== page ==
Why I am an atheist – fullyladenswallow

Kneeling, kneeling on the living room carpet. Six years of age and staring at the top of the wood mantle on which a small, shiny bust of the virgin-mother sat between a lit candle and my elder brother’s clock radio. The radio was playing a late-50’s weekly broadcast of  “The Rosary Hour,” where a kindly-sounding male voice would guide our family along with the rest of god’s radio audience, in a trip ‘round the rosary beads in solemn prayer for world peace. Didn’t know it then, but “praying for world peace” really translated to- “God, if you’re listening, please keep us safe from those bastard communists!” I learned later that communism was a term that was often equated with atheism. While watching the news, dear ma-ma would often spit, “Those damn, dirty, atheist, commies!” It sounded so potent, yes? Though it would be years before I would begin to wonder why no one ever asked me if I wanted to be confirmed, I was already forming doubts. I think that even at a young age, children of the religious tend to wander through a minefield of almost subliminal hints- where the religious beliefs that their parents’ have them swallow, don’t square with reality at all.

One such hint for me was that praying together keeps you together…in misery. We went to church every Sunday, received the sacraments, prayed the rosary and yet, doing all that didn’t seem to keep the bottle out of my parents’ hands, allowing one of them to terrorize their children and the other to refrain from putting a stop to it.

Another hint (and maybe not as subliminal) was what I’d like to call a “guilt trigger” which was the rather insidious, shame-inducing practice of  having to acknowledge my sinfulness and then make a “good confession”. The guiding sentiment was, “if it feels good, it must be sinful and therefore confessed.”  I can’t tell you the number of times I had to make things up just to satisfy the rules. And it wasn’t just the act (of say, masturbation) that you’d have to confess. Nope. Merely experiencing the thought of where your hands might roam under the covers (or even under someone else’s for that matter), would have you bound for the confessional again and again. Turning myself in…to the carnal thought police? Does the real world actually work this way?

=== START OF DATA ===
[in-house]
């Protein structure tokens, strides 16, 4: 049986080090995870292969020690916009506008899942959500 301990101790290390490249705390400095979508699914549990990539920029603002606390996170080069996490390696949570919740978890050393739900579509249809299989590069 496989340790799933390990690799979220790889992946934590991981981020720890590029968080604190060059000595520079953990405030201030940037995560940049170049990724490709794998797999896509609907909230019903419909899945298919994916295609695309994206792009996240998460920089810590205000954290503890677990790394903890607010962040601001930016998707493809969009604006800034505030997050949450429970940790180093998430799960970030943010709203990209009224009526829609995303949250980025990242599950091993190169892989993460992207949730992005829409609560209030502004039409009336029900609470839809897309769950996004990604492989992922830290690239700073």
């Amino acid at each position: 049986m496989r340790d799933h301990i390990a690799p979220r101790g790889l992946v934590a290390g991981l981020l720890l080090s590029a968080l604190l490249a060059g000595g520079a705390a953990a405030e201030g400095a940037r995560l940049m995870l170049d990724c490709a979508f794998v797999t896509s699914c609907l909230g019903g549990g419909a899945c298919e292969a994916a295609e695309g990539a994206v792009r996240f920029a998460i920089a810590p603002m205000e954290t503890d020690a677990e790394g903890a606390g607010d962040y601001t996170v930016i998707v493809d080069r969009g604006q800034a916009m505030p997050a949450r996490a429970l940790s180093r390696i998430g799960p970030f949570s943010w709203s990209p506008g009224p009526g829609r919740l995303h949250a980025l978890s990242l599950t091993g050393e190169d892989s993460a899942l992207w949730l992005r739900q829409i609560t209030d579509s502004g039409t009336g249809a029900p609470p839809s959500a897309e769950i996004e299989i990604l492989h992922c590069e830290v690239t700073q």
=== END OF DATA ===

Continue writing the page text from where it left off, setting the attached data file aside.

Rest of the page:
One time I confessed to the priest that I had “played impurely” from four to five times the previous week. “How many times?”, he asked in a disbelieving tone. I said, “four to five.” “Oh”, he responded. “Oh, I thought you said forty-five times. I was going say that you do have a problem.” But even if I did, was it really any business of his or god’s?

I recall being in my mid-thirties and sitting during Sunday Mass when I simply and silently started to weep to myself. I suddenly experienced a sense of betrayal and then profound disappointment; the idea, that in the end, no one (god or fellow-catholic) was really looking out for me. I thought, “This just isn’t for me anymore; I didn’t come here to get depressed,” and got up and left. I was divorced several years before this sad-but-true acknowledgement and should have realized long before then, that being a “practicing catholic” and having a “union blessed by god” wasn’t enough to hold a relationship together. Our pastor didn’t turn out to be of much help either. He surmised that I was probably going through an early male menopause and handed us some cassette tapes on “marriage and the state of grace” (or something). I even asked if he could refer us to a professional and he said, “let’s wait and see.”  This was the same guy who, during a sermon on tithing, blurted, “…and you don’t have to be Jewish about it!”. I can still hear the collective gasp rise.

So, I had fallen away, and while uncertain at that point about god’s existence (and actually more concerned with hell’s), was quite sure I had no use for religion, much less the RCC. It wasn’t until just about six years ago that I began to think seriously about recognizing myself an atheist. I’m not even sure what exactly prompted me to do so but felt it wasn’t enough to be merely disenchanted with religion. I think that on a subconscious level, I needed a more substantial reason not to believe and it started with reading a piece by Bertrand Russell- “Why I am Not a Christian.” Unlike the Catholic dogma on which I was raised, it actually made sense. More please. It tended to snowball from there with reading works by Stenger, Dawkins, Harris, Dennett and the rest.

Over time, it was a series of hints and finally the delightful discovery of logic, reason and skepticism (thank you Dawkins & co.) that helped peel away the onion skins of dogma, manipulation, denial and deception (thank you RCC) to reveal a core of atheism. I don’t think that in the end, I actually chose to be an atheist. I just came to the realization that I’ve always been one. So, you will please excuse me now while I go off and play impurely. Thank you.

United States


  1. julietdefarge says

    Bertrand Russell’s book was a starting point for me, too. People who based their intellectual framework for atheism on one of Dawkins’ or more recent books should read it. I’m in your age bracket, so I can relate to the importance of radio sermons “back in the day.”

  2. says

    As a 16-year-old I found Bertrand Russell’s books in the public library in Sligo in the west of Ireland. Wow!

    Even then I was having severe doubts about the utter nonsense that was peddled as part of a Irish Catholic childhood. Russell said things that made sense, and provided a philosophy worth living by.

    After nearly fifty years I can still quote him with respect and admiration:
    “Three passions, simple but overwhelmingly strong, have governed my life: the longing for love, the search for knowledge, and unbearable pity for the suffering of mankind.”